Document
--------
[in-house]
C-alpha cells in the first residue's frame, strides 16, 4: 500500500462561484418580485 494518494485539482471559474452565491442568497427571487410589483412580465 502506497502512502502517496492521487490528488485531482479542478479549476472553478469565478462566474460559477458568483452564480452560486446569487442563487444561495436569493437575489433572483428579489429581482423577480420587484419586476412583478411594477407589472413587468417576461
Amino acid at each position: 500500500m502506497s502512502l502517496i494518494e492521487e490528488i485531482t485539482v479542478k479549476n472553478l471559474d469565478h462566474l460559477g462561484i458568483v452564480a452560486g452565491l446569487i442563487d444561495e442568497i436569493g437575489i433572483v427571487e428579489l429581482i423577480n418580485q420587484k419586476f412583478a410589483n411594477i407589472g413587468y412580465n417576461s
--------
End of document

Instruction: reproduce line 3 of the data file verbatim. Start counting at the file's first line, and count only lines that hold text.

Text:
Amino acid at each position: 500500500m502506497s502512502l502517496i494518494e492521487e490528488i485531482t485539482v479542478k479549476n472553478l471559474d469565478h462566474l460559477g462561484i458568483v452564480a452560486g452565491l446569487i442563487d444561495e442568497i436569493g437575489i433572483v427571487e428579489l429581482i423577480n418580485q420587484k419586476f412583478a410589483n411594477i407589472g413587468y412580465n417576461s